Abstract: Harena sine calce ("Sand without lime"): Building Disasters, Incompetent Architects, and Construction Fraud in Ancient Rome

Roman architects and builders employed concrete and other materials with great creativity and produced structures that in some cases have lasted 2000 years without significant decay. Nevertheless, the structures we see today are a very small sample of those that were constructed, even of those constructed with concrete, and that their survival is the result of a long process of natural and unnatural selection. How or why did the others disappear? Were the Romans in fact such good construction engineers after all? Roman engineers constructed thousands of buildings with opus caementicium over a period of 500 years: surely a significant sample of these buildings would turn out to be remarkably durable even by accident. In this regard, it is striking that a large, often hilarious corpus of Roman literary and epigraphical sources and legal texts survives that documents construction disasters, incompetent architects, fraudulent contractors, and cost over-runs. There is also ample testimony to misjudged urban planning, and flawed codes or regulations or inadequate enforcement of regulations, with resulting losses of life and property from fire and other natural disasters. What types of mistakes were made, what types of fraud committed, and what can we learn from them about the structures that survive?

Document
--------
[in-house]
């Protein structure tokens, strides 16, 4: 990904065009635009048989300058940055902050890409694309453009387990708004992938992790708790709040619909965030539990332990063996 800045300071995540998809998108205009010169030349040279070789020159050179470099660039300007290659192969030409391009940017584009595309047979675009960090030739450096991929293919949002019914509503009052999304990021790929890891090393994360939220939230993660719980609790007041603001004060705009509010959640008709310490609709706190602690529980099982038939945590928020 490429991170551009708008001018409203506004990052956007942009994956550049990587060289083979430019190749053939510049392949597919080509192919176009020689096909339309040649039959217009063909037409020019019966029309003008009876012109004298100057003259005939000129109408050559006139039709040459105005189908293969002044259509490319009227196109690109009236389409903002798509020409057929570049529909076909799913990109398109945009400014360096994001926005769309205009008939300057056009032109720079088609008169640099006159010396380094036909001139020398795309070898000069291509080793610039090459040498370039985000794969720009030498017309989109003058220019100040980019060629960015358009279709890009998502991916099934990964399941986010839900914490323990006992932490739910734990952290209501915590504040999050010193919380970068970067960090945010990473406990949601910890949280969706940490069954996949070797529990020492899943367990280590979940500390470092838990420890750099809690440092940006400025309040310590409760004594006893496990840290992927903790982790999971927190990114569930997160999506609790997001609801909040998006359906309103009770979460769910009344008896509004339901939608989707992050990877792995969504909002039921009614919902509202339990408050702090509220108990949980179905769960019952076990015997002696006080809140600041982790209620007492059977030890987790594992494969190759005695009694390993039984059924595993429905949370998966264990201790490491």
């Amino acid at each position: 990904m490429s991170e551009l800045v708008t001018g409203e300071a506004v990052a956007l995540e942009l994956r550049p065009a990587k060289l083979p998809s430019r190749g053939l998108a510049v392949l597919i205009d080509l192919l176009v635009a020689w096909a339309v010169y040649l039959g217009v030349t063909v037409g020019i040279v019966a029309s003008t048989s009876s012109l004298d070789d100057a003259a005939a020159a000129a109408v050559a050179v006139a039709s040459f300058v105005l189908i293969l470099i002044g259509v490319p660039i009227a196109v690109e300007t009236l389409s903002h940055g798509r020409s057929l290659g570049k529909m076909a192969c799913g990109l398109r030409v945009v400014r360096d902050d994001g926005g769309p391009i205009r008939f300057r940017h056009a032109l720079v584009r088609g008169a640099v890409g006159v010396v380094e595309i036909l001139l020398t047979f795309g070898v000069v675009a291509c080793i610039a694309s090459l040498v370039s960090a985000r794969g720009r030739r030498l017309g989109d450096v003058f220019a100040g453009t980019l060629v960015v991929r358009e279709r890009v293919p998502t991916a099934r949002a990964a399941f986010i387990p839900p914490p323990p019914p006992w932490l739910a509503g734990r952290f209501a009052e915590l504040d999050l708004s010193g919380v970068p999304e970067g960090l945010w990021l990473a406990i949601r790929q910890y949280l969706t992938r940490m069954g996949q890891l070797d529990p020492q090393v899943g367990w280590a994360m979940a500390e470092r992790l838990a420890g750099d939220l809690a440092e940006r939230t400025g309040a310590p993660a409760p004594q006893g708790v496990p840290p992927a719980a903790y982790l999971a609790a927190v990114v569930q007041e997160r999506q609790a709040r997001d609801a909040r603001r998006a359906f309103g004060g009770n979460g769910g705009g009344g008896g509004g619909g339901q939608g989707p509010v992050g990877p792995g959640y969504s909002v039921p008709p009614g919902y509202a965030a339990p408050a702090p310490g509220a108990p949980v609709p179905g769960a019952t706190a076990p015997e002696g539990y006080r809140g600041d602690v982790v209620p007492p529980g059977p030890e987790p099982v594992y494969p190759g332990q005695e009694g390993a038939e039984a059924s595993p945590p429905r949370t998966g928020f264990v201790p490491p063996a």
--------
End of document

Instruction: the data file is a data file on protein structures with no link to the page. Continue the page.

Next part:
Suggested Bibliography/Websites:

J.P. Oleson. “Harena sine calce: Building Disasters, Incompetent Architects, and Construction Fraud in Ancient Rome.” To appear in Acta Instituti Romani Finlandiae.

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